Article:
Annie Belcourt

annie belcourt pictureAssociate Professor of Pharmacy Practice/Community & Public Health Science
College of Health Professions and Biomedical Sciences
University of Montana
annie.belcourt@umontana.edu

Current Fellowship Project: Indigenous Home Health: Community Driven Approaches to Wellness

Dr. Belcourt (Otter Woman) is an American Indian Assistant Professor in the College of Health Professions and Biomedical Sciences at the University of Montana’s Pharmacy Practice and School of Public and Community Health Sciences Departments (enrolled tribal member of the Three Affiliated Tribes: affiliation Blackfeet, Chippewa, Mandan & Hidatsa). Raised on the Blackfeet reservation, she is an alumnus of Browning High School and the University of Montana. Her doctorate is in clinical psychology. Research and clinical priorities include mental health disparities, environmental public health, trauma, post-traumatic stress reactions, risk, resiliency, and psychiatric disorder within the cultural context of American Indian communities. Dr. Belcourt has conducted grant-funded collaborative research projects with Native communities at UM and during work at the University of Colorado Denver’s Centers for American Indian and Alaska Native Health. Publications have appeared in the American Journal of Public Health, Psychological Bulletin, American Psychologist, Educational and Psychological Measurement, and Transcultural Psychiatry.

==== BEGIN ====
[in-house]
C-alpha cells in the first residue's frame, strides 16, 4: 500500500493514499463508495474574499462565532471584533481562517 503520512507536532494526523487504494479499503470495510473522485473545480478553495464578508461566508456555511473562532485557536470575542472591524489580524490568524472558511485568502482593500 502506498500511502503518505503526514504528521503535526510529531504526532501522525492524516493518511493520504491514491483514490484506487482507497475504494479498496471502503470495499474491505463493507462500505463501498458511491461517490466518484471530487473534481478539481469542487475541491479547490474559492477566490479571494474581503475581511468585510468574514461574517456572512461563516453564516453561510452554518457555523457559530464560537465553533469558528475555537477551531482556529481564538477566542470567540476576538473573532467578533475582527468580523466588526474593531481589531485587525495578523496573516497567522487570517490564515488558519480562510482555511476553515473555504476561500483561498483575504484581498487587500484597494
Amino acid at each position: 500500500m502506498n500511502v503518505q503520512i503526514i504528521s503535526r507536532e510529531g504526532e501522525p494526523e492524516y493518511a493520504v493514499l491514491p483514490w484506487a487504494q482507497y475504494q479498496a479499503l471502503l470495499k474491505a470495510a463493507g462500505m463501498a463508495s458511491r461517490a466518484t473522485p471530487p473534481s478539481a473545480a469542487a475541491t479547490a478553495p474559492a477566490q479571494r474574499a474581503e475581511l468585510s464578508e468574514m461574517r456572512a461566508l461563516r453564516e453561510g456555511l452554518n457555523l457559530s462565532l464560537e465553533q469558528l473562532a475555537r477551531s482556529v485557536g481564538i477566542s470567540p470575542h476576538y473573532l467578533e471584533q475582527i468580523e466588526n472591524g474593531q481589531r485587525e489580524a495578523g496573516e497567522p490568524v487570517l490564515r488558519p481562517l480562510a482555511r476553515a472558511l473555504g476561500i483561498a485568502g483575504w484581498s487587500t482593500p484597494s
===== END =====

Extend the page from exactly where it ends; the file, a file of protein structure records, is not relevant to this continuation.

Skill Set

Dr. Belcourt’s doctoral training is clinical psychology. She has experience conducting social science CBPR research, psychotherapy (group and individual); quantitative data collection and analysis; qualitative and mixed data collection and analysis; tribal community based participatory/engaged research with tribal communities in United States. She has taught and worked in research-based advocacy examining health disparities in American Indian and Alaska Native communities. Environmental health projects (RO1’s) conducted with collaborators focus on indoor air quality interventions with AIAN and regional elder and pediatric population with wood stoves.  Topical areas of knowledge include ethics, advocacy, science practice, leadership, and health disparities among AIAN populations.